Conrad, Faulkner, and the Problem of Nonsense by Maurice Ebileeni (review)
TL;DR: The Impossible Joyce: Finnegans Wakes as discussed by the authors is a meta-analysis of the linguistic sign, in Joyce's use of language and its translatability alike, in a text-based analysis whose scholarly excellence may be contrasted with outcomes of current trends of compilations of positivist contexts.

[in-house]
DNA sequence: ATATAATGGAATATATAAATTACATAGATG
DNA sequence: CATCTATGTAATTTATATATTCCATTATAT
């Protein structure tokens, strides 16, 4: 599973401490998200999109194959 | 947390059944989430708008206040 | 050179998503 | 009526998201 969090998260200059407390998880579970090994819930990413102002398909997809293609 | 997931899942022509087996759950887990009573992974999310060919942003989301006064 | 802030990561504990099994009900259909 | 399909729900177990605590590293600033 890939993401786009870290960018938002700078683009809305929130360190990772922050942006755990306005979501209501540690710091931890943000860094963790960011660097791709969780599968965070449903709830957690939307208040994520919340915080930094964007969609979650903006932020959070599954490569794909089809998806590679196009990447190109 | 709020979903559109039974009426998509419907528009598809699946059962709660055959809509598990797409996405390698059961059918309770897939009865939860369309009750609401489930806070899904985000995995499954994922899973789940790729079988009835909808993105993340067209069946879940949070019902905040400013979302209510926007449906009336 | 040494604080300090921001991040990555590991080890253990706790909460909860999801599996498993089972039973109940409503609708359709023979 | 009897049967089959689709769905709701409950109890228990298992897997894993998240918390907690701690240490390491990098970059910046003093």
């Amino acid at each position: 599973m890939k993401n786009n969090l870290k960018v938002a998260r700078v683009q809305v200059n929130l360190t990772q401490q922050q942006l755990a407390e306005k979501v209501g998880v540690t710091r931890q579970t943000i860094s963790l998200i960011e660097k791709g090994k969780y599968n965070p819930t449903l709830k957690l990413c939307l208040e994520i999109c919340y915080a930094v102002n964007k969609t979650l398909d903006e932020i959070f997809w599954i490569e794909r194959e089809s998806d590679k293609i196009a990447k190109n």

Abstract: close readers of Finnegans Wake and its translations have to cope with a paradox indicated in the title of O’Neill’s study: if they engage in a structuralist quest for ultimate signification in terms of differentiating binary oppositions, they are doomed to make “impossible” choices. Even if not explicitly stated, Impossible Joyce thus turns out to be a metaanalysis of the linguistic sign, in Joyce’s use of language and its translatability alike. What at first sight seems to be a rather old-fashioned New-Critical study turns out to be a close reading which elucidates multiple layers of undiscovered meanings in full awareness of the poststructuralist limitations of its heuristic framework. Thus, Impossible Joyce: Finnegans Wakes is not only a text-based analysis whose scholarly excellence may be contrasted with outcomes of current trends of compilations of positivist contexts; it is a study which fuses some of the best insights of old-school and cutting-edge criticism.